Engineering Health Information Systems

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Privacy risks of consumer health software on the Internet

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Consumer health informatics (CHI) applications provide computer-based services directly to health care consumers, i.e., patients and their caregivers. The omnipresence of the Internet and Internet-enabled computing devices in modern societies has created a rapidly growing market for different types of CHI applications, including information aids such as personal health records (PHRs), decision aids (e.g., expert systems), educational aids, (e.g., serious games and simulations), and management aids (e.g., monitoring and chronic disease management applications).

CHI applications have many potential benefits, as they enable patients and their caregivers to play a more active role in health care system. This form of consumer-empowerment is expected to translate into individual health improvements as well as in systemic benefits in terms of overall cost savings. However, the use of CHI applications also poses significant risks with respect to information privacy and security. Personal health information is among the most sensitive data and unauthorized disclosure may lead to severe consequences and irreparable damages for individual citizens, e.g., financial loss, loss of reputation (ridicule), psychological hard-ship, loss of insurance coverage, loss of em-ployment and livelihood.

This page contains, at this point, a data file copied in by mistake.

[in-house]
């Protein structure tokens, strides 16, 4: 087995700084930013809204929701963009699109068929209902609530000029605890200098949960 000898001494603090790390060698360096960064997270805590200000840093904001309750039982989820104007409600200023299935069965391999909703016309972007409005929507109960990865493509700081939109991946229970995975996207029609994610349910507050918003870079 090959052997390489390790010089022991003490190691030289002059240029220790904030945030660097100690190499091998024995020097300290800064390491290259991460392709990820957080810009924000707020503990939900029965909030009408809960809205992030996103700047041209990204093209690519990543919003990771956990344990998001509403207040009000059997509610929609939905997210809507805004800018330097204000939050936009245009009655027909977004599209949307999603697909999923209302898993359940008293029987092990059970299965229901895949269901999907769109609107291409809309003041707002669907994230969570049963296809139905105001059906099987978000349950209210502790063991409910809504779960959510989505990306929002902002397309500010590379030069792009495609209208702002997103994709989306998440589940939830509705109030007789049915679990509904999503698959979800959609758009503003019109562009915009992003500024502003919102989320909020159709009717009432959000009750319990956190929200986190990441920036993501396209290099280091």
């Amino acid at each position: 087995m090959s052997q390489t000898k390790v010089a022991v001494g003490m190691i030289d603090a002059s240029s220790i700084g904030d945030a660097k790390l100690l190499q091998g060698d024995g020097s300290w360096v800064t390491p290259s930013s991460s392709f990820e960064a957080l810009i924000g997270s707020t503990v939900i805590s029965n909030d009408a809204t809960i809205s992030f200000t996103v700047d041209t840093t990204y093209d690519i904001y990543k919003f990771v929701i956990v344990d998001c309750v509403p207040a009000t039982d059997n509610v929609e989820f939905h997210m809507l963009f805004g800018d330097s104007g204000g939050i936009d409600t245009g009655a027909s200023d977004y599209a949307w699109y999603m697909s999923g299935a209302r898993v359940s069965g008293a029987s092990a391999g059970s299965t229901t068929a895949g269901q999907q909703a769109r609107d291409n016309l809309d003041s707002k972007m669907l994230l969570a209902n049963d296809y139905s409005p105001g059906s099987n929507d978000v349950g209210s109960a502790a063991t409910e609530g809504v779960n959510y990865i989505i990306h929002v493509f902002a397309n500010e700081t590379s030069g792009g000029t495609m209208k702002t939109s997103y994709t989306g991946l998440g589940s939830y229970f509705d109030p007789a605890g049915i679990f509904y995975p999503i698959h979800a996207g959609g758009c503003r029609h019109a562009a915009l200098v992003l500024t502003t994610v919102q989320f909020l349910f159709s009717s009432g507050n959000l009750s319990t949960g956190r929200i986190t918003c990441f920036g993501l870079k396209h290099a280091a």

We have recently published a systematic review of privacy risks and potential mitigation strategies associated with CHI applications. The research has been funded by the Office of the Privacy Commissioner of Canada and can be found here.

Written by Jens

June 2nd, 2011 at 12:24 pm

Posted in Privacy

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